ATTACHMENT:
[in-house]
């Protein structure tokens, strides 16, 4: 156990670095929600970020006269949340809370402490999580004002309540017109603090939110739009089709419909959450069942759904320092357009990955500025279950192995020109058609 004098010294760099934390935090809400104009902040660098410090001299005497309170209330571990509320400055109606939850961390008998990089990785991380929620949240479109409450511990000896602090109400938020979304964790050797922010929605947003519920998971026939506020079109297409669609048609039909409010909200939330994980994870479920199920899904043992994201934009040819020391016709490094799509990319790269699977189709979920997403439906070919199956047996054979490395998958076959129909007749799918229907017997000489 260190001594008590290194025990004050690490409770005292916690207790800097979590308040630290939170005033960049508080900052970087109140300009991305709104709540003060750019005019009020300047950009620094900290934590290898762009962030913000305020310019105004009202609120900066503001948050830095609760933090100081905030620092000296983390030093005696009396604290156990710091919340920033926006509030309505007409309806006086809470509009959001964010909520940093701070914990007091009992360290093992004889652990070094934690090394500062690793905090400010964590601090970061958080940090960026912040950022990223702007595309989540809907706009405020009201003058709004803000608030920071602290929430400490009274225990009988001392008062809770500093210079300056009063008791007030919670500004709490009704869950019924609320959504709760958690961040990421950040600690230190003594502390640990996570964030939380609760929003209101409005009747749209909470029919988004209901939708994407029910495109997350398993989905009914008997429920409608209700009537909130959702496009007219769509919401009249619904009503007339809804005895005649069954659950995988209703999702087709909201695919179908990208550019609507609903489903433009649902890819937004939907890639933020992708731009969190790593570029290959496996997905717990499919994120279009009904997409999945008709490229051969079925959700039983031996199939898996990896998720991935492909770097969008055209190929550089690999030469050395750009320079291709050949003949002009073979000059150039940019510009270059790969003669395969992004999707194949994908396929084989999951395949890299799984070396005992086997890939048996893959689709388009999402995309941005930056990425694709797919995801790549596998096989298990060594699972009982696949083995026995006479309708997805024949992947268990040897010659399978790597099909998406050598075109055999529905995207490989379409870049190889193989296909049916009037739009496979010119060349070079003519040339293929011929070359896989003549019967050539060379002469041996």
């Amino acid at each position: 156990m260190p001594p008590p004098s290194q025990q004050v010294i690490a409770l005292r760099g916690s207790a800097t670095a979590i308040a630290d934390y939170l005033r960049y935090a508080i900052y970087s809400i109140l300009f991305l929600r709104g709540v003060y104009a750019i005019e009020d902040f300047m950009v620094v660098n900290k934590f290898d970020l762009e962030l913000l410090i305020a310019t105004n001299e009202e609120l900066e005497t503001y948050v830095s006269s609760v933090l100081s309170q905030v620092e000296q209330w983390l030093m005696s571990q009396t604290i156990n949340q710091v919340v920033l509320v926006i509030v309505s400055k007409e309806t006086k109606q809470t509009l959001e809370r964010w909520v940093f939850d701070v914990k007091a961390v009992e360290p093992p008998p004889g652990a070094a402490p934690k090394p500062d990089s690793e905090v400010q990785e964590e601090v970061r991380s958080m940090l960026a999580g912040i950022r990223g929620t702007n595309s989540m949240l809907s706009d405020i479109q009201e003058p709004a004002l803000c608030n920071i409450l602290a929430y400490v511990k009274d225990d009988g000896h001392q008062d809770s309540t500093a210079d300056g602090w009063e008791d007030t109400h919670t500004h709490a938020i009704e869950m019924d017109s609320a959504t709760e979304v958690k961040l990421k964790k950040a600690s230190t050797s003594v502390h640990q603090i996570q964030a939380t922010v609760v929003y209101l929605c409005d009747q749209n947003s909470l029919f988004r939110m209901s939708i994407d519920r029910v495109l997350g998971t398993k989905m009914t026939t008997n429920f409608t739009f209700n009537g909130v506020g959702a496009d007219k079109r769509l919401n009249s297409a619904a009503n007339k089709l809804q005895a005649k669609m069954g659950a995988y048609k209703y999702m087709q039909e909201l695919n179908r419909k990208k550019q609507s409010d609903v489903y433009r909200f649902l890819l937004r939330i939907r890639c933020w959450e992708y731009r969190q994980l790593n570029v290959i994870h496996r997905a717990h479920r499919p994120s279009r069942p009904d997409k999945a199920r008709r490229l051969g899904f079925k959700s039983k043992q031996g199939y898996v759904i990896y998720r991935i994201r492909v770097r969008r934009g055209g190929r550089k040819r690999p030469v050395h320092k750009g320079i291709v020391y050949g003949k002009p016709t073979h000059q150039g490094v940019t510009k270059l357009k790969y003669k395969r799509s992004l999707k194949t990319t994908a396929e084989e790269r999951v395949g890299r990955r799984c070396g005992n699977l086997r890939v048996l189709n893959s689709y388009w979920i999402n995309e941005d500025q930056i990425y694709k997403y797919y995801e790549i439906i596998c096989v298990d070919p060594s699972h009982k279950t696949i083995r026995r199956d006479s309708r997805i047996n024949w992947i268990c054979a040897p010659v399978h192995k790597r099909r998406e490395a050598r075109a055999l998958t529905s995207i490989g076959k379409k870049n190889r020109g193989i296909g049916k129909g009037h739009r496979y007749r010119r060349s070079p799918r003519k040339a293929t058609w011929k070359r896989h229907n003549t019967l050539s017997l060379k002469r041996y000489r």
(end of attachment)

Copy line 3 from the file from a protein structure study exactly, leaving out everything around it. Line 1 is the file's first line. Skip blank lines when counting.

């Amino acid at each position: 156990m260190p001594p008590p004098s290194q025990q004050v010294i690490a409770l005292r760099g916690s207790a800097t670095a979590i308040a630290d934390y939170l005033r960049y935090a508080i900052y970087s809400i109140l300009f991305l929600r709104g709540v003060y104009a750019i005019e009020d902040f300047m950009v620094v660098n900290k934590f290898d970020l762009e962030l913000l410090i305020a310019t105004n001299e009202e609120l900066e005497t503001y948050v830095s006269s609760v933090l100081s309170q905030v620092e000296q209330w983390l030093m005696s571990q009396t604290i156990n949340q710091v919340v920033l509320v926006i509030v309505s400055k007409e309806t006086k109606q809470t509009l959001e809370r964010w909520v940093f939850d701070v914990k007091a961390v009992e360290p093992p008998p004889g652990a070094a402490p934690k090394p500062d990089s690793e905090v400010q990785e964590e601090v970061r991380s958080m940090l960026a999580g912040i950022r990223g929620t702007n595309s989540m949240l809907s706009d405020i479109q009201e003058p709004a004002l803000c608030n920071i409450l602290a929430y400490v511990k009274d225990d009988g000896h001392q008062d809770s309540t500093a210079d300056g602090w009063e008791d007030t109400h919670t500004h709490a938020i009704e869950m019924d017109s609320a959504t709760e979304v958690k961040l990421k964790k950040a600690s230190t050797s003594v502390h640990q603090i996570q964030a939380t922010v609760v929003y209101l929605c409005d009747q749209n947003s909470l029919f988004r939110m209901s939708i994407d519920r029910v495109l997350g998971t398993k989905m009914t026939t008997n429920f409608t739009f209700n009537g909130v506020g959702a496009d007219k079109r769509l919401n009249s297409a619904a009503n007339k089709l809804q005895a005649k669609m069954g659950a995988y048609k209703y999702m087709q039909e909201l695919n179908r419909k990208k550019q609507s409010d609903v489903y433009r909200f649902l890819l937004r939330i939907r890639c933020w959450e992708y731009r969190q994980l790593n570029v290959i994870h496996r997905a717990h479920r499919p994120s279009r069942p009904d997409k999945a199920r008709r490229l051969g899904f079925k959700s039983k043992q031996g199939y898996v759904i990896y998720r991935i994201r492909v770097r969008r934009g055209g190929r550089k040819r690999p030469v050395h320092k750009g320079i291709v020391y050949g003949k002009p016709t073979h000059q150039g490094v940019t510009k270059l357009k790969y003669k395969r799509s992004l999707k194949t990319t994908a396929e084989e790269r999951v395949g890299r990955r799984c070396g005992n699977l086997r890939v048996l189709n893959s689709y388009w979920i999402n995309e941005d500025q930056i990425y694709k997403y797919y995801e790549i439906i596998c096989v298990d070919p060594s699972h009982k279950t696949i083995r026995r199956d006479s309708r997805i047996n024949w992947i268990c054979a040897p010659v399978h192995k790597r099909r998406e490395a050598r075109a055999l998958t529905s995207i490989g076959k379409k870049n190889r020109g193989i296909g049916k129909g009037h739009r496979y007749r010119r060349s070079p799918r003519k040339a293929t058609w011929k070359r896989h229907n003549t019967l050539s017997l060379k002469r041996y000489r």